St Agnes AONB section
3 square kilometres. It is dominated by the famous Beacon - part of the chain that carried the news of the approaching Spanish Armada in 1588. The barrows at its summit and the remnants of the Bolster Bank earthwork (named after the legendary giant) are evidence of early settlement. Geologically the Beacon is a metamorphic batholith with rich mineral veins below. The St. Agnes area produced the highest quality tin in Cornwall, and copper, lead and iron were also mined. Many ruined engine houses can be seen along the cliffs. At Blue Hills, in Trevellas Coombe, tin is still streamed as it has been in the valley for centuries.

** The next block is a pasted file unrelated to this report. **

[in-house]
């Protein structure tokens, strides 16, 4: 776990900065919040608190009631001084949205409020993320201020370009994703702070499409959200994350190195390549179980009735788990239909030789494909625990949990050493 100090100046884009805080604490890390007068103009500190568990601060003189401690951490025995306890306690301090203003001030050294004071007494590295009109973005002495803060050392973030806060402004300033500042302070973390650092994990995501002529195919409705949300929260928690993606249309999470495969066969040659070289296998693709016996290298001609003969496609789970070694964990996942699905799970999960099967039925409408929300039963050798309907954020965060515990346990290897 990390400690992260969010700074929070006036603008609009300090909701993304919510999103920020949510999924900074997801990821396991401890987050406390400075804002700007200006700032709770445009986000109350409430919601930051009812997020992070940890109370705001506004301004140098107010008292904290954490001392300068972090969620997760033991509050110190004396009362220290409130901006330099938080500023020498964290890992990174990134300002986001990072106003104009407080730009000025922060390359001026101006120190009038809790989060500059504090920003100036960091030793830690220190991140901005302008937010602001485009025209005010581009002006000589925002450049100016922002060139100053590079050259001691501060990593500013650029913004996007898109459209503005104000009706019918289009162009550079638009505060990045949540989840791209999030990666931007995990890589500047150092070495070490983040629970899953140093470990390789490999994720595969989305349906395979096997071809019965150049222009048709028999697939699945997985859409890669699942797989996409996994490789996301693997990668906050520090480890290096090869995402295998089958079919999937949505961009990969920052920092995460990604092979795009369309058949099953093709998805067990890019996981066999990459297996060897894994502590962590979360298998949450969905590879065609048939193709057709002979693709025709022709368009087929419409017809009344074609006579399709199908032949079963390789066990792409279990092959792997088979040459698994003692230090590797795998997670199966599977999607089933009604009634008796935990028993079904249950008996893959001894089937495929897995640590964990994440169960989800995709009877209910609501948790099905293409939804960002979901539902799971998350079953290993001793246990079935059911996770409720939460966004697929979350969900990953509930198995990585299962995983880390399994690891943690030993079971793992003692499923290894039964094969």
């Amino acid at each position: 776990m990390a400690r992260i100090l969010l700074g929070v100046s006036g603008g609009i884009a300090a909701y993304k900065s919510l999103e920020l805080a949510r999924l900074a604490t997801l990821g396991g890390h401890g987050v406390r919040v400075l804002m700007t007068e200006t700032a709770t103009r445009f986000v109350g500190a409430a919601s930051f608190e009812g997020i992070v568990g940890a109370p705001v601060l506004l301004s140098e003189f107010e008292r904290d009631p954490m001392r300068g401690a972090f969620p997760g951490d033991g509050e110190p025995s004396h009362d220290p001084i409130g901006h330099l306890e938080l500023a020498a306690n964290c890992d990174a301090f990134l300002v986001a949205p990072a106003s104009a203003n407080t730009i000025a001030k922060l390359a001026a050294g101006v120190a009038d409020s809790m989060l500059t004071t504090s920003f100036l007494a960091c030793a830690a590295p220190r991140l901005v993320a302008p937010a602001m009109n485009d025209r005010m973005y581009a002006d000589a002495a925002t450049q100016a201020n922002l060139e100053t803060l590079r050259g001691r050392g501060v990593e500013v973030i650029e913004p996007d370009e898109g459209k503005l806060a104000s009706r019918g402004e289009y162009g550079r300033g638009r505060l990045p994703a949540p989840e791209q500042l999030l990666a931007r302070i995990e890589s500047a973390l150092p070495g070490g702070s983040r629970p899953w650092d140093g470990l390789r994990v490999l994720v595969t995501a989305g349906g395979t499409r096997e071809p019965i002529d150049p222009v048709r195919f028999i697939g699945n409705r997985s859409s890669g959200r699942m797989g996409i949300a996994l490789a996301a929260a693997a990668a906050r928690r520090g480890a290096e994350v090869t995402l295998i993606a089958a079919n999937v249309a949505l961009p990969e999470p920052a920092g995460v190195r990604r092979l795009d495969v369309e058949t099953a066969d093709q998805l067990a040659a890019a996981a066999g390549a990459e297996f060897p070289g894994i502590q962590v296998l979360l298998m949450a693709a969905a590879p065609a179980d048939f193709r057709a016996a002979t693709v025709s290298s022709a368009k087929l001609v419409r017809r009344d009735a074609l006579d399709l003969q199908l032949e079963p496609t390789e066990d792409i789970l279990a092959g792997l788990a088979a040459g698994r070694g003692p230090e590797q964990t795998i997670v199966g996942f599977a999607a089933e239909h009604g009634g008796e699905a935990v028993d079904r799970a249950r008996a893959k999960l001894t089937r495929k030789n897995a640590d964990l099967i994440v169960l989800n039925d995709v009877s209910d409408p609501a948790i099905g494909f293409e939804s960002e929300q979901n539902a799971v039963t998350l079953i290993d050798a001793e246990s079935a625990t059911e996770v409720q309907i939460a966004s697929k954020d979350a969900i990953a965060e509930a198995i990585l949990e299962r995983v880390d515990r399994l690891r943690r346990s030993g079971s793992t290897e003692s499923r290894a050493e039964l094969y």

The Beacon itself is covered by grass and heath with few trees. The surrounding land shows field enclosures of former miner's smallholdings. The villages that once housed mining families are mostly of traditional granite with a smattering of modern white bungalows.
On the coast Trevaunance Cove has good swimming and surfing and excellent fishing at Trevaunance Point around high tide. Just inland is the 17th Century Driftwood Spars inn. Further west is the beautiful cove at Chapelporth with its expanse of sand and strange sea caves; the beach can be treacherous as the tide comes in very rapidly.
There is a voluntary Marine Conservation Area between Trevaunance Cove and Trevellas, safeguarding life underwater and on the seashore. Sea birds are prolific and there are often sightings of seals, dolphins and basking sharks.